The Runner: In Isolation?

Previously I talked about how, for me, running is a very solitary experience. A lot of good can come from this solitude, from the opportunity to let ourselves be, removed from the regular pressures and distractions of other voices. It is a time in which we can be alone with ourselves, within ourselves, and so turn to this inner life, the inner self, and explore its depth and beauty.

And yet, for the most part, when we run we are not alone. There are exceptions to this- perhaps if you are running on a completely secluded and deserted path, or if you happen to have a treadmill in your house and lock the door (I don’t personally like treadmills, but that is a different story for a different time). However, I don’t think there has been a single occasion in the last couple months when I have gone running and not encountered another person. By this, I don’t mean I’ve run into someone that I know (I have only met a familiar face, in the midst of all my sweaty, heavily panting glory, a small handful of times). Rather, I run past people- strangers– sharing the same path as me. Sometimes I also run on the sidewalk alongside the road and in such cases, cars (presumably filled with people: perhaps strange, perhaps familiar) pass me by.

Although I may be in my own private space of inner solitude and reflection, I am not physically alone. So what is the proper response when one runs by a stranger? I confess that I often feel uncertain, and often in the moment do not know what to do. You might say that there is nothing to do, that such a situation is not really a situation at all. In truth, no matter how I “respond” as I pass another person on the path, it likely won’t have any lasting impact on my life or the life of the other person. But this (the outcome) is not (or should not be) the standard by which we label something as good or worth doing. And besides, we are talking here about visible impact, while the little moments that are seemingly meaningless are often the ones that can change hearts and minds in ways we may not see or understand, and yet are immeasurably important.

I am a frequent avoider of eye contact. Instead of looking up when someone else is coming by me, I often look down, I look away, I refrain from looking closely at the person. Part of this response stems from insecurity and part of it stems, I think, from our culture’s overemphasis on individuality. The insecurity becomes an influencing factor when we think (consciously or subconsciously), “What will this person think of me? If I look at them, if I smile or say hello, will they accept my offering or will they reject it, and in doing so, reject me? How do I look to them? Am I good enough, in their eyes and in my own?” This not only gives too much power to the other person, but also directs too much of our internal energy towards ourselves instead of to the other and to the moment itself.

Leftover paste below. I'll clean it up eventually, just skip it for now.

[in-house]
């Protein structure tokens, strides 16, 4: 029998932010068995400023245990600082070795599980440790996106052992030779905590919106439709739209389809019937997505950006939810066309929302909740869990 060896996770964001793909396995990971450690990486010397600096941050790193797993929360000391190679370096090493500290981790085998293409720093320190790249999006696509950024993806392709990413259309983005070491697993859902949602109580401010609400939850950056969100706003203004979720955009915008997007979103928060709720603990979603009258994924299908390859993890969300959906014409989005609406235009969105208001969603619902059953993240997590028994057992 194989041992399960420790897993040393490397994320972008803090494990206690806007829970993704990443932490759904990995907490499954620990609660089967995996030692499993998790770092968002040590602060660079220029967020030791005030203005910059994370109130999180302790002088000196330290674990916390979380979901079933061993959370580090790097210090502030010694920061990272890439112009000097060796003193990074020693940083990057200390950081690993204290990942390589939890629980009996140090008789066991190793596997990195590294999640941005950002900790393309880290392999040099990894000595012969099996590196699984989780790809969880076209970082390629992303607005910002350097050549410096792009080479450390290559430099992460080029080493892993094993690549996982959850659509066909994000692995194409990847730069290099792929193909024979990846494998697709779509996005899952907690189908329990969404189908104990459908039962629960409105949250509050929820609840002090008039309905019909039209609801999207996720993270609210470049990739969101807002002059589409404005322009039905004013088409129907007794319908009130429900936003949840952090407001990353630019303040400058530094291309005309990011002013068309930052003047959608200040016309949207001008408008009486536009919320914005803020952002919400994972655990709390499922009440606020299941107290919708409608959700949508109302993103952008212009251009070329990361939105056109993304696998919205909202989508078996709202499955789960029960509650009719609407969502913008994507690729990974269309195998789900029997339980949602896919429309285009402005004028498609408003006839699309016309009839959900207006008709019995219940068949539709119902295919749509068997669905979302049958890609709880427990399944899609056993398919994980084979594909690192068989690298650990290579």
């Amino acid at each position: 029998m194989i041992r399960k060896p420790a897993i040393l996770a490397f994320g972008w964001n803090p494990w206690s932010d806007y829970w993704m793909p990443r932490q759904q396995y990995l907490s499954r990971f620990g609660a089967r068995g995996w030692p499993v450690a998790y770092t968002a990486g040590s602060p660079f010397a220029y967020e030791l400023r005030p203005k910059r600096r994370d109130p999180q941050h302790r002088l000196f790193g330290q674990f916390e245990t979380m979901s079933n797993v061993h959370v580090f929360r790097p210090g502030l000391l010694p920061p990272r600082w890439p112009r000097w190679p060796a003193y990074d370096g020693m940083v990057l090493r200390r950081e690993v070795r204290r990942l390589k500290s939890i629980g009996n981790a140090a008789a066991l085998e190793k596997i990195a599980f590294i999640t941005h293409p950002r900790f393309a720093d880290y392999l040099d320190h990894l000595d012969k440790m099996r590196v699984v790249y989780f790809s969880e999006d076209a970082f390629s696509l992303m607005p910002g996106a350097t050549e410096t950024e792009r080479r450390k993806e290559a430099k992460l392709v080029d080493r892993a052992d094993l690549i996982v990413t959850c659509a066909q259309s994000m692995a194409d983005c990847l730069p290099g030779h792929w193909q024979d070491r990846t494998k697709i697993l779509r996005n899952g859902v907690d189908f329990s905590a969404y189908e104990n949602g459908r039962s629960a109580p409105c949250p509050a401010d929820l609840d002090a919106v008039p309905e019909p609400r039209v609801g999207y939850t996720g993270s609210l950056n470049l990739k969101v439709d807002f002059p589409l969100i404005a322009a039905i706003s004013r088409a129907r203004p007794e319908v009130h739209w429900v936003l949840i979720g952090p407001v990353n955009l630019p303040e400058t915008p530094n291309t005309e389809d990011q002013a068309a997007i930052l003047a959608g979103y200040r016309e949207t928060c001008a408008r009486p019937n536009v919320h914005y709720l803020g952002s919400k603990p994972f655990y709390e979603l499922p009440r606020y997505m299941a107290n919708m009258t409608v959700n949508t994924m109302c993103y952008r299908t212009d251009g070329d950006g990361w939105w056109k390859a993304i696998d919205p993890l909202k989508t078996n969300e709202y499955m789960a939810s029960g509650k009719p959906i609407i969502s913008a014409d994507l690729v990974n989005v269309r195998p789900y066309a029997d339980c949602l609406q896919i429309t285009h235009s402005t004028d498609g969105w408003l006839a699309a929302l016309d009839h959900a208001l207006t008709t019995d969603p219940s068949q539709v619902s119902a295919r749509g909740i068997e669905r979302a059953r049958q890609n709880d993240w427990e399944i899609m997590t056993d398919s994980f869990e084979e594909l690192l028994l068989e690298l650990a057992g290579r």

Secondly, I mentioned an overemphasis on individuality. I think this glorification of the individual, which is shouted at us from the cultural rooftops and proudly proclaimed from the media’s waving flags, can limit us. It is something we have internalized and that in turn can change our views of ourselves and of our relationship to other people. If our freedom (not true Freedom but the freedom to choose and have complete independence from the needs of those around us) becomes the highest concern and greatest good, we begin to cherish and jealously guard our isolation. Solitude and solitariness are good and they are necessary, but they go too far when they cut us off from others, not only in our actions and words but in our thoughts. We ask, “Am I my brother’s keeper?” instead of being open and willing to give of ourselves and reach out to the other, even when it is not strictly necessary.

Is all this really relevant when it comes to the issue of eye contact? I think so, because our openness to look at and welcome another, even if only with a passing glance or smile, opens us up to a greater willingness and desire (rather than fear) to commune with and reach out to other people. It is not in the magnitude of the act itself (which in this case is very small) but in the willingness to extend ourselves outside of our own individual spheres in order to recognize another person’s uniqueness and beauty.

Although it is something so simple, I think it can be very profound, as many simple truths are. We never know the impact a smile, friendly look or kind word could have, and yet I think each one helps us to grow a little more in this openness to communion, and to appreciate the equal dignity, value and beauty of each person, no matter how long or how significantly they may figure into our lives.